- The third home grown index is the RIT Median House Price Index. It is simply the middle house sales price for the month of interest. For October 2012 that price was £181,500.

It is important to note that all of these price changes show nominal changes. If we correct for the devaluation of sterling through inflation then we see a very different picture.

To better understand these indices we must remember there is a timing shift between the indices which we must also consider. Firstly, a house is placed on the market for the first time (the Rightmove Index). Secondly, somebody possibly buys the house using a mortgage (the Nationwide and Halifax Index). Finally, the purchase is registered with the Land Registry (the Land Registry, Academetrics and RIT Indices). The best estimate of this timing shift is shown in the chart within the paper by Robert Wood entitled A Comparison of UK Residential House Price Indices.

The chart below then shows an overlay of all the indices. It uses the Land Registry/Academetrics/RIT house prices as the baseline date. I then average the Nationwide and Halifax house prices in an attempt to increase the accuracy of these datasets as they are very similar and move the data forward by 3 months as that phase occurs 3 months before the Land Registry. I then also shift the Rightmove house prices forward 6 months as that phase occurs 6 months before the Land Registry. By doing this we should be able to fairly compare each of the indices with each other as we should be comparing the houses and prices from approximately the same period.

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Personally, I’m still out of the housing market as I believe house prices are still overvalued. Instead I remain in modest rented accommodation, which along with the many other strategies I regularly communicate on Retirement Investing Today, allowed me to save 57% of my gross earnings (which included my employers small pension contribution) this month.

As always DYOR.

Definitions:

- Arithmetic Mean. This is more generally called the Mean or Average. It is simply the sum of a series of values divided by the number of values.
- Geometric Mean. This is a little more confusing but can be calculated by taking the log of a series of values, then Averaging these values and then converting back to a base 10 number. Sounds confusing. Instead, let’s think about why we might use a Geometric Mean for House Prices. In simple terms a Geometric Mean tends to dampen the effect of very high or low values which could bias the Average. In the house price case we have a very long series of high house prices and so this statistic will dampen that affect.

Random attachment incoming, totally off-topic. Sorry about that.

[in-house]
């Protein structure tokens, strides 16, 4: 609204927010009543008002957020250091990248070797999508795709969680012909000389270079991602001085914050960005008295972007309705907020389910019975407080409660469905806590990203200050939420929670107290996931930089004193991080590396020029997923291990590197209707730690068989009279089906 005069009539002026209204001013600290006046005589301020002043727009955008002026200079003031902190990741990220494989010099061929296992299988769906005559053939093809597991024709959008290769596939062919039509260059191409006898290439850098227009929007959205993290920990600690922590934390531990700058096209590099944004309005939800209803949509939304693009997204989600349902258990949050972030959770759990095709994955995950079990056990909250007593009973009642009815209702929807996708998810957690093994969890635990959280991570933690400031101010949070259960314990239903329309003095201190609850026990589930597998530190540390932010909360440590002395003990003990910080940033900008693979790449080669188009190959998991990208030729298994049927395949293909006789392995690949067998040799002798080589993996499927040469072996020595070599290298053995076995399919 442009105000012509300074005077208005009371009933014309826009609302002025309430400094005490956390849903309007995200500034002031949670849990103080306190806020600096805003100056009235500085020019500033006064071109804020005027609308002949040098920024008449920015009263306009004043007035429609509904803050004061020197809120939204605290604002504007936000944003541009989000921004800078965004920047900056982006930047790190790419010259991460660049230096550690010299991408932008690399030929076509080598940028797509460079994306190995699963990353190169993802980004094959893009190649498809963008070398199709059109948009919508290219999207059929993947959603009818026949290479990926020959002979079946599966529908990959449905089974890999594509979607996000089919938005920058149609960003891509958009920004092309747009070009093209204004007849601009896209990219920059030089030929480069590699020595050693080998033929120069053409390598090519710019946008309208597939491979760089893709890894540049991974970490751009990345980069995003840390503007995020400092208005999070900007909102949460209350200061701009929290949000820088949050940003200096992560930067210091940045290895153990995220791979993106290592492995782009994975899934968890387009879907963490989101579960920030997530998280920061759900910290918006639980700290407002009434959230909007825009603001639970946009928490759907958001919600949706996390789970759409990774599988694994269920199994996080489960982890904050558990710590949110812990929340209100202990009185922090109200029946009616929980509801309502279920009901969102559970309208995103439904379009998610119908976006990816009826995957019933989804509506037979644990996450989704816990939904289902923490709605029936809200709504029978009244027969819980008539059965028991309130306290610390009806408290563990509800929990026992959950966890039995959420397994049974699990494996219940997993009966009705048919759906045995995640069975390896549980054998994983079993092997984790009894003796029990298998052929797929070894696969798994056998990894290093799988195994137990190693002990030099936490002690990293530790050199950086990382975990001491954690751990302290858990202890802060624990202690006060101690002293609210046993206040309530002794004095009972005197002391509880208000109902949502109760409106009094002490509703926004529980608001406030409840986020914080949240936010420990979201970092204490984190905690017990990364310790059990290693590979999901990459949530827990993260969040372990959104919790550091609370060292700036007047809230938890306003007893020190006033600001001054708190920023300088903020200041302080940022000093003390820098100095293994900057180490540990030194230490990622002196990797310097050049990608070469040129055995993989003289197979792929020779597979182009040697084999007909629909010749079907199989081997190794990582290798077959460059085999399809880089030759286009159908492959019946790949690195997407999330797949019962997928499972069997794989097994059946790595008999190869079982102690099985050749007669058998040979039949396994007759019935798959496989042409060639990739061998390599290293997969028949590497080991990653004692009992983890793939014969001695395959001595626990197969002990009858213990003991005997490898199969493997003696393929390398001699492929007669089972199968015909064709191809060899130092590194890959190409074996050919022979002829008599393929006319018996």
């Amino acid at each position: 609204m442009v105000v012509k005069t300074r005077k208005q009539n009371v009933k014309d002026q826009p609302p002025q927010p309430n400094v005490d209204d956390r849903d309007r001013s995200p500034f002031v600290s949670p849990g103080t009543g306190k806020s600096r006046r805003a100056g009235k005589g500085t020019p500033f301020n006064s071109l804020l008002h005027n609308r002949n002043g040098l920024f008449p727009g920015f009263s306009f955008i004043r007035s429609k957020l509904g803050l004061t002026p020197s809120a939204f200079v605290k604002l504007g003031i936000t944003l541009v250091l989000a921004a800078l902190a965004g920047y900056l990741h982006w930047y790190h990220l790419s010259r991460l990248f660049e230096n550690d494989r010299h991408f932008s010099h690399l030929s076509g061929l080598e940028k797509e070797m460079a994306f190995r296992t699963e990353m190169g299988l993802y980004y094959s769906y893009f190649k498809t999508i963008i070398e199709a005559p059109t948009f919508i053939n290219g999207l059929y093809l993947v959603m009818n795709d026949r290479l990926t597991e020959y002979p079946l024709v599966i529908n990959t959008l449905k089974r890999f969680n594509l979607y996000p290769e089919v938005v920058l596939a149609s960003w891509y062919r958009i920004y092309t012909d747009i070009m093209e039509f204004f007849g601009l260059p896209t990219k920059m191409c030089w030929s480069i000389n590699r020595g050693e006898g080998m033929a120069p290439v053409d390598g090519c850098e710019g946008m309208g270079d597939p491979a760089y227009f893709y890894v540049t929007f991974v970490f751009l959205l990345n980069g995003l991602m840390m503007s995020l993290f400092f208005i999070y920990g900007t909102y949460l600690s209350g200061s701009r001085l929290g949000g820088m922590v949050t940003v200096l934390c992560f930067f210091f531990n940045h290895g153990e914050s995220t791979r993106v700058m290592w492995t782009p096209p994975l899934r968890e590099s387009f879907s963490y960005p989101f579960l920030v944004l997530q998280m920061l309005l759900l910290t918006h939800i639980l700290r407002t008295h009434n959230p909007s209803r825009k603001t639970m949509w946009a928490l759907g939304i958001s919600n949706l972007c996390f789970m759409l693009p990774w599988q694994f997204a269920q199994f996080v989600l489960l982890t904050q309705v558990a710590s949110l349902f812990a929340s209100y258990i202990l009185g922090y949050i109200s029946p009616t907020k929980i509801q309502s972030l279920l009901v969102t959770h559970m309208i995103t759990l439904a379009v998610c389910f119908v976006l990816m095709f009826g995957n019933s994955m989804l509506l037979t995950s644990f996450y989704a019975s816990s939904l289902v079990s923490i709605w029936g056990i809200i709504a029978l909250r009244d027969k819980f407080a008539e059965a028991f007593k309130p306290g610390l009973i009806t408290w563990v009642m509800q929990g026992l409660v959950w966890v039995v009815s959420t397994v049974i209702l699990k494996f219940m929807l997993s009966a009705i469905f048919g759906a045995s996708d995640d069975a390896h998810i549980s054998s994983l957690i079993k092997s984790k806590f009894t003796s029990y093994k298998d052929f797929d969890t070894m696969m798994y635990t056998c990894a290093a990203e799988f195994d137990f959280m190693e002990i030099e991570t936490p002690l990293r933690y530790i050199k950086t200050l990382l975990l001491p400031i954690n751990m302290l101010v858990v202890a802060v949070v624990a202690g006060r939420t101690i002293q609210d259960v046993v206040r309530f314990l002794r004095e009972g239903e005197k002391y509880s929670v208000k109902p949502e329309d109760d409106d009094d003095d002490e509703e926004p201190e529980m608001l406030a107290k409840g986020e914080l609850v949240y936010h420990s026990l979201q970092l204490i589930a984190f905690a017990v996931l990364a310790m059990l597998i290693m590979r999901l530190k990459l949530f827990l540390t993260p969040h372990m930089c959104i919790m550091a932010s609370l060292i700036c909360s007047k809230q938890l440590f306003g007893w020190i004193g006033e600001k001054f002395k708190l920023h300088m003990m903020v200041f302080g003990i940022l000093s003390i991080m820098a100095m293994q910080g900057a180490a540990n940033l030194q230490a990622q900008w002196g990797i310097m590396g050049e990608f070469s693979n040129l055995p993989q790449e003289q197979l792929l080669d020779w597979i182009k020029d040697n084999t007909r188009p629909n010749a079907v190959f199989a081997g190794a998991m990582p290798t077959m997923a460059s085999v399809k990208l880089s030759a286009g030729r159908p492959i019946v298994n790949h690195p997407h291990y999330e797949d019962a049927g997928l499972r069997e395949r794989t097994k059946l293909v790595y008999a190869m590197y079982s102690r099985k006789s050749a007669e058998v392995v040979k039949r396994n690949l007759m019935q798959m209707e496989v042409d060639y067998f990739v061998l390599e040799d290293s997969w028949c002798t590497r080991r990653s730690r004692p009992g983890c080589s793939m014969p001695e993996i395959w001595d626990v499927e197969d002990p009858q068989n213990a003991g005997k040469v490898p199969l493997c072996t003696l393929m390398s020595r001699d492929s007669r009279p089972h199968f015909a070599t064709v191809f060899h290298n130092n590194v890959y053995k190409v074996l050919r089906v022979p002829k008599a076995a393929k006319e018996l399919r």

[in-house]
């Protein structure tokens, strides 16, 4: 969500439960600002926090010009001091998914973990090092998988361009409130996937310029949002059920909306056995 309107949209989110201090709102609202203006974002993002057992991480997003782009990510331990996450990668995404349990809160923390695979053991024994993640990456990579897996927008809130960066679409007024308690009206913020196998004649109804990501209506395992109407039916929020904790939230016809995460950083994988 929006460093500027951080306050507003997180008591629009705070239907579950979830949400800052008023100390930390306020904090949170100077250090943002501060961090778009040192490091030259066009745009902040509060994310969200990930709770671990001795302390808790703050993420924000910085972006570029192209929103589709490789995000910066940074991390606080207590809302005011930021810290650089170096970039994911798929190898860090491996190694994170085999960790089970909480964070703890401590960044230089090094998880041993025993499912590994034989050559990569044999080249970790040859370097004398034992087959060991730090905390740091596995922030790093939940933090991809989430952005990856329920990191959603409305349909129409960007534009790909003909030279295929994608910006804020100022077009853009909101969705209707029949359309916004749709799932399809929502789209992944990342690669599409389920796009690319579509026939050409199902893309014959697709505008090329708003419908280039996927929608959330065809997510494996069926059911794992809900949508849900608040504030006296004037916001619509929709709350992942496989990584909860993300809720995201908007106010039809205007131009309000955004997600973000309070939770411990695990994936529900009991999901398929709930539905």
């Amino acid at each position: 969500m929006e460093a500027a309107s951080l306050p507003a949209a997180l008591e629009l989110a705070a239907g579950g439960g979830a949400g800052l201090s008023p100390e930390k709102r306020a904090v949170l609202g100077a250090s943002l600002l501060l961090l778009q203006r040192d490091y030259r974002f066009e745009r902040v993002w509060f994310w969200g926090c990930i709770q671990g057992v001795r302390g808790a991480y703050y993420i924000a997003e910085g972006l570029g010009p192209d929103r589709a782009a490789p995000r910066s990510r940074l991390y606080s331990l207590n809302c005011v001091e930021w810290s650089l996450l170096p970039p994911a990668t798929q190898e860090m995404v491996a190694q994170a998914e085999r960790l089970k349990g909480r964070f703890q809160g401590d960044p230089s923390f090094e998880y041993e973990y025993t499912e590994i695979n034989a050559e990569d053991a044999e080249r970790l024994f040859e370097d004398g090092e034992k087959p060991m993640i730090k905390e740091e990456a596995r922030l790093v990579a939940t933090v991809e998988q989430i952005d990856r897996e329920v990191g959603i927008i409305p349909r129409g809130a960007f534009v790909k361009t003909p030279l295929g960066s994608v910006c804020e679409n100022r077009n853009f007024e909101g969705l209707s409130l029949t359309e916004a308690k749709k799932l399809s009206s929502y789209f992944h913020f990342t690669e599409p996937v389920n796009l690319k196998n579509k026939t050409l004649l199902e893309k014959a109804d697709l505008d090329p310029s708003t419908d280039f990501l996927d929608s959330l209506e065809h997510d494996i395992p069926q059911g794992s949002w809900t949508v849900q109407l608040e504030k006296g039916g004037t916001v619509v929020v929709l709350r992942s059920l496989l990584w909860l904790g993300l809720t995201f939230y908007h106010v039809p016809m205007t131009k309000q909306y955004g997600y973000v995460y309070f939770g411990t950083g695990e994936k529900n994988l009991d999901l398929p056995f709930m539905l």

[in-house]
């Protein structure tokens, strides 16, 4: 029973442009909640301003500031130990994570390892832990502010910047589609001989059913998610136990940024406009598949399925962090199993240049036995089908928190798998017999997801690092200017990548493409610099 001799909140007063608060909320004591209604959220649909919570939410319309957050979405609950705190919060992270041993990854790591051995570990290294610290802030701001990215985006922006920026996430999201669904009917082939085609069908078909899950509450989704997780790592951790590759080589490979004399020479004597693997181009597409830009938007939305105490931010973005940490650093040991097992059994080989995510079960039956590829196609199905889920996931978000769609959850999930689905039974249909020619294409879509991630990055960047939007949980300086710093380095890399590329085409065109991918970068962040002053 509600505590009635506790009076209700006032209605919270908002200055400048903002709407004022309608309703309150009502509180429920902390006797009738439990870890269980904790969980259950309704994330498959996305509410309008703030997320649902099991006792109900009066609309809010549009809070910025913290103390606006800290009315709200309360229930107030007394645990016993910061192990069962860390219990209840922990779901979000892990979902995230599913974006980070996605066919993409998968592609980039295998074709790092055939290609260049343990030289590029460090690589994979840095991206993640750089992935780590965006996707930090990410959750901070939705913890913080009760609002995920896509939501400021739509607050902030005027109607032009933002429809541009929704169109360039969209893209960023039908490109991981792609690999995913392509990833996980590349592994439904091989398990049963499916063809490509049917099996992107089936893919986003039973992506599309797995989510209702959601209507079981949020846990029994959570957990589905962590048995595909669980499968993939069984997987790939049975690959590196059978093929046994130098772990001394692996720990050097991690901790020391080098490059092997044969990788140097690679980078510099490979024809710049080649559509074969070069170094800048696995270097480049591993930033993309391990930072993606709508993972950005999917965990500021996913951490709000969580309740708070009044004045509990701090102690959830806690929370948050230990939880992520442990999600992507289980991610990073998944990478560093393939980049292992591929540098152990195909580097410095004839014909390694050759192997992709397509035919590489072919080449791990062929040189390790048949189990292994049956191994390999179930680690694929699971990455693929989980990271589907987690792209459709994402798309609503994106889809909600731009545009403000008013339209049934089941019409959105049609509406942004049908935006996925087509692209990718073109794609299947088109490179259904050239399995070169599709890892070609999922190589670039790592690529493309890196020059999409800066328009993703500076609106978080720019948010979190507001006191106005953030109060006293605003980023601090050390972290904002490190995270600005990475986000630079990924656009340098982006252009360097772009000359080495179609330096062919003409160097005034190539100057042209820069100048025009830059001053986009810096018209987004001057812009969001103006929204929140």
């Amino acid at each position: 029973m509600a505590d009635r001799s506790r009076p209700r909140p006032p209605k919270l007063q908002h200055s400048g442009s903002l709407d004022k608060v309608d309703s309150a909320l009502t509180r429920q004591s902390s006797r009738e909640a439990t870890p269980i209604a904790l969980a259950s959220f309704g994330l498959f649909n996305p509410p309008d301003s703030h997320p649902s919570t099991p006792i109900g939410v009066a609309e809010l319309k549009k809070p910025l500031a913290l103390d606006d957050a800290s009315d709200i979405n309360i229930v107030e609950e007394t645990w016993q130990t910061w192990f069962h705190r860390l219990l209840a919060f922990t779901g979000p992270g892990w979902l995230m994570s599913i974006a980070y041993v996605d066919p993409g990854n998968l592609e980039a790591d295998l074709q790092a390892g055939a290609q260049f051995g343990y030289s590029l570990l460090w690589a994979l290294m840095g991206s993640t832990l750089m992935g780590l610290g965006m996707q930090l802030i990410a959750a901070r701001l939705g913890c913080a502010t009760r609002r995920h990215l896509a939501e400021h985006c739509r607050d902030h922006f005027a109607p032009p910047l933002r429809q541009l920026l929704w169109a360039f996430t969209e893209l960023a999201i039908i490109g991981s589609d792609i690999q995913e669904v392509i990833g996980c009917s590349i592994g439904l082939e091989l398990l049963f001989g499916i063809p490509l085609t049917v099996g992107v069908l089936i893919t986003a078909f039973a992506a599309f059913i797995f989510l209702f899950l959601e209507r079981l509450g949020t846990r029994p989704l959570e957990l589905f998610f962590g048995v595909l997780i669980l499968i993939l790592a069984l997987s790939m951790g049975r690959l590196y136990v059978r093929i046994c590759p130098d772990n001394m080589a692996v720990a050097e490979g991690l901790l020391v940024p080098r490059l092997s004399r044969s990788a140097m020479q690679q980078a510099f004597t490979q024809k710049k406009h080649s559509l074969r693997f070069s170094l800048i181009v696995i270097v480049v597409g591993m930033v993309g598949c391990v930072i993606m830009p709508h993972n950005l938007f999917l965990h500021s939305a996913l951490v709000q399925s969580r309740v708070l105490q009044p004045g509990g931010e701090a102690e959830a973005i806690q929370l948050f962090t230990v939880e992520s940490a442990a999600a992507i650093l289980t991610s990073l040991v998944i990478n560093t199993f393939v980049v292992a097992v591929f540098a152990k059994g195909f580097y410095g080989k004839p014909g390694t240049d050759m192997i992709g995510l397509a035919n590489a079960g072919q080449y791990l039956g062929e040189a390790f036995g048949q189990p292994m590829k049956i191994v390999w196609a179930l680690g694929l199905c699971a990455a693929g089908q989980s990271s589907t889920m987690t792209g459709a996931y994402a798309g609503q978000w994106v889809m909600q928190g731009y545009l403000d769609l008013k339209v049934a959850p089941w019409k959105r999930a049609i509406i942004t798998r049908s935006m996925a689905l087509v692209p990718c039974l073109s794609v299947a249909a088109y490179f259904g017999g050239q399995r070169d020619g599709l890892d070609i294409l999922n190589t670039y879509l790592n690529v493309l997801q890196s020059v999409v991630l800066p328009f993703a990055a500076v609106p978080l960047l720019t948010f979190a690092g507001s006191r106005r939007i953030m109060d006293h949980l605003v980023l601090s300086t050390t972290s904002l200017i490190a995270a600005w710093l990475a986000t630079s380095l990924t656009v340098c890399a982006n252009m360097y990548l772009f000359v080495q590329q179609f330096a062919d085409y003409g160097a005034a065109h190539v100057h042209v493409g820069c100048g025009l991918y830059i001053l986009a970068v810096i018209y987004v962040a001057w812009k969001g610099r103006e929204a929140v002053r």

- Median. If we list all values in ascending or descending order it is the middle value.
- Mode. This is the value that appears most often.

**Note added 14 December 2012:**Further analysis of the Land Registry data has shown that the monthly raw data provided by the Land Registry, on which the 3 RIT indices are based, is actually the dates the properties are registered with the Land Registry (which means monthly sales data is spread over a number of sales registry months) and not the sales date. Additionally it looks like the Land Registry raw data is not right first time resulting in subsequent months containing correction data that requires either amendments or deletions of previous data points. This means the 3 new indices presented above are not perfect and will require subsequent work if we are to use them for serious analysis. Unfortunately, I fear that we may have hit a computer skills road block which will prevent this occuring. I think I need a basic programme (I can’t think of any other way) that can load an xls/csv file, text parse the data and output the data into a sensible form. If any reader out there is a programmer, knows what I’m talking about it and would like to benefit all readers of Retirement Investing Today then please do send me an email. Cheers, RIT
Gosh, I'd forgotten stamp duty only kicked in at £125,000.

ReplyDeleteIt's been a long time since that number was relevant in London. (A decade?!)

Regional indices might be useful, to compensate for the distorting influence of London.

ReplyDelete